ZANACO’s economic research unit head Dr Patrick Mumbi Chileshe says while this year’s economic growth picked up in the second quarter, there are risks that still exist going into the last quarter of year. And Zanaco expects tighter food supplies towards the end of the year, with rising costs.
In a presentation during Zambia National Commercial Bank’s inaugural mid-year economic review and outlook at Taj Pamodzi Hotel in Lusaka yesterday, Dr Chileshe said in the second quarter, “economic activity did recover somewhat compared to a slump of economic activity that we observed in the first quarter.”
“In the first quarter, what we saw is that the economy did slow down a lot but there is some sort of a recovery in the second quarter. In quarter one of 2018, annual growth was at 2.6 per cent compared to 3.2 per cent that was experienced in 2017. Last year’s growth has actually now been downgraded from 4.1 per cent to 3.6 per cent,” Dr Chileshe explained.
“Our conclusions, basically, are that this year, we expect economic growth to pick up in the second quarter. However, risks still exist. We are also going to see that inflationary pressures are going to subside in the third quarter but later inflationary pressures are going to accelerate in the fourth quarter of 2018.”
He noted that the economic research unit’s forecast was tied to tight food supply, “especially as we head into the rainy season.”
“We are likely to have a much tighter supply of food and that is going to lead to rising food prices. Higher exchange rate or volatility is going to affect inflation. We are also seeing interest rates bottoming out; going forward we might see interest rates start rising faster and non-performing loans, tight liquidity conditions and also the crowding out effect of government borrowing are likely to affect interest rates,” Dr Chileshe said, adding that the kwacha was expected to largely remain stable but with a downside risk to it.
“The higher holdings of securities by offshore players remain a key risk [and] external debt is likely to create…. Sometimes some of these things may not be true, some of them may be true. But because of the rumours that may be created in the market, it may unsettle market players and that can lead to depreciation.”
Dr Chileshe pointed out further that the global economy generally expanded though at a slower pace than it had been growing since 2016.
“The key drivers of this growth on a global level have actually been the rising commodity prices for developing countries, especially for countries that are exporting oil. For advanced economies, what we’ve seen is that global trade has been a key driver of global growth and that gives us food for thought. Given the ongoing trade tensions across the world, especially between the US and China, this might actually foretell bad times ahead,” explained Dr Chileshe while emphasising that the escalating trade wars the two largest economies in the world could lead to a slowdown in both global growth as well as growth in emerging and developing economies “such as ours.
“The outlook for global growth is that in 2018 and 2019, the economy is going to continue expanding but there are risks that have started emerging. Projections that are available indicate that in 2018 the economy will grow between 3.7 per cent and 3.9 per cent and in 2019 it will grow between 3.6 per cent and 3.9 per cent.”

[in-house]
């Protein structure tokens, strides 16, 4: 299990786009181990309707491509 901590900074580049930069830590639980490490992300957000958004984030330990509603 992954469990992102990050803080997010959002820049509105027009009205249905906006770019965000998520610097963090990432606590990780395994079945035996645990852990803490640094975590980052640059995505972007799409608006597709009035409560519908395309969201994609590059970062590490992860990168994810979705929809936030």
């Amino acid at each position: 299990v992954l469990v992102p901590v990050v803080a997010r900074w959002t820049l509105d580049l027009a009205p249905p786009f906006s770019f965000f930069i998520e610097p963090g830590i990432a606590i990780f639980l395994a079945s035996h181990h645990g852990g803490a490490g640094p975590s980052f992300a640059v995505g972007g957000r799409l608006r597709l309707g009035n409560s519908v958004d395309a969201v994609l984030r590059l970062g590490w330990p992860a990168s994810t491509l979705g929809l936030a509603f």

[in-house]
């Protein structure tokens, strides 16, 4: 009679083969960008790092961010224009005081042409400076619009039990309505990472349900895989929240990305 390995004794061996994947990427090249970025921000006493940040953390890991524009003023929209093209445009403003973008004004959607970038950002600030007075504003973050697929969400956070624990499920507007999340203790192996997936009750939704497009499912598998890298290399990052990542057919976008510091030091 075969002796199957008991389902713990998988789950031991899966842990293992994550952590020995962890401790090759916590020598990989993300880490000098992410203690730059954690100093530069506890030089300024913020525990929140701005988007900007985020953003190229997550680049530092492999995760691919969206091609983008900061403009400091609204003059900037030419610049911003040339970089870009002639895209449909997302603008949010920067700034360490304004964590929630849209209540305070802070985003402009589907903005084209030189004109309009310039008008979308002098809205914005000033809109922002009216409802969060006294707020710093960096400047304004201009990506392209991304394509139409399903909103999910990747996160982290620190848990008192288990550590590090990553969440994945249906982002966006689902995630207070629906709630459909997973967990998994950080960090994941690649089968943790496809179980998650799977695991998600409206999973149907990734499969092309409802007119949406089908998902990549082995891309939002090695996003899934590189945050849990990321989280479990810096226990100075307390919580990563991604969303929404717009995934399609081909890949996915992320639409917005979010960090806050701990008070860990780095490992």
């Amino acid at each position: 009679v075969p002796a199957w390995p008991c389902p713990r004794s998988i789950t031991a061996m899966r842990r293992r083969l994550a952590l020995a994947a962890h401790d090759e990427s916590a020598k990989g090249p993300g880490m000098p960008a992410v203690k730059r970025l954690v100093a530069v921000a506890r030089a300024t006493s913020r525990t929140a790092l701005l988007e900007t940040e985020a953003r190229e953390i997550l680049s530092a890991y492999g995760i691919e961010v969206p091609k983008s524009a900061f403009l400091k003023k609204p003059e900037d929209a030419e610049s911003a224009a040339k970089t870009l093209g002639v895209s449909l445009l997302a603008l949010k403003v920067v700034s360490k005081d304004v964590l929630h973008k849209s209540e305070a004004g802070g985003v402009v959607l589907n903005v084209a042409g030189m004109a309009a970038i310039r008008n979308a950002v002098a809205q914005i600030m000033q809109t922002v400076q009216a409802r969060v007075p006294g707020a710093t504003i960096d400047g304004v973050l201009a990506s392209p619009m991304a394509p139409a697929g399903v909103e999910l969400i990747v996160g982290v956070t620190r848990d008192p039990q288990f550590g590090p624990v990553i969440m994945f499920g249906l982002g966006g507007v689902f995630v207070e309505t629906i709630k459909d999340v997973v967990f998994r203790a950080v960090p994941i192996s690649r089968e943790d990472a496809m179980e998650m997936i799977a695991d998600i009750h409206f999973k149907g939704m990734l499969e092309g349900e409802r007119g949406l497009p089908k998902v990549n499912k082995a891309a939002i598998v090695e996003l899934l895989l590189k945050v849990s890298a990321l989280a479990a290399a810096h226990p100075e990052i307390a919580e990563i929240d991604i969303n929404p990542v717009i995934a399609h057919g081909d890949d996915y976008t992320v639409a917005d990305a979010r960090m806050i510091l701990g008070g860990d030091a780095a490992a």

And Zanaco acting managing director and chief executive officer Lishala Situmbeko briefly outlined the rationale of setting up an economic research unit in the bank’s treasury department.
“You may be asking [why] Zanaco is holding an economic update. [But] why do we need this particular economic update? What we’ve seen in the past is that, generally, when information is shared, it’s either coming from the authorities or coming from an entity which is not resident in Zambia and they would come in and discuss our GDP, our money supply, our inflation. But then if you ask a question ‘what about those actors who are actually within Zambia; what is it that they think about these numbers?’ Therein is the space that Zanaco is…. We believe [that] as a local entity, as a bank that has been operating here since 1969, it’s only imperative that we make sure that we inform the Zambian public, our customers the way we see the economy,” noted Situmbeko.
Zanaco board chairperson Charity Lumpa noted that the bank believed that the sustainable growth of its customers was dependent not only on the financial services it offered or how well the economy was performing but also on how well informed clients were “about the macro and socio-economic environment as well as global trends.”
“Right now there are a lot of things that are happening in the country – we have been downgraded, we have debt that is surmounting. We all don’t know what the impact of all this means to us. So, this Unit services include collecting current information relating to commodity prices, market prices, market intelligence, economic indicators and wide-ranging investment advice. This is designed to assist our clients to make informed decisions, make plans on good, solid foundation for their finances and investments,” said Lumpa.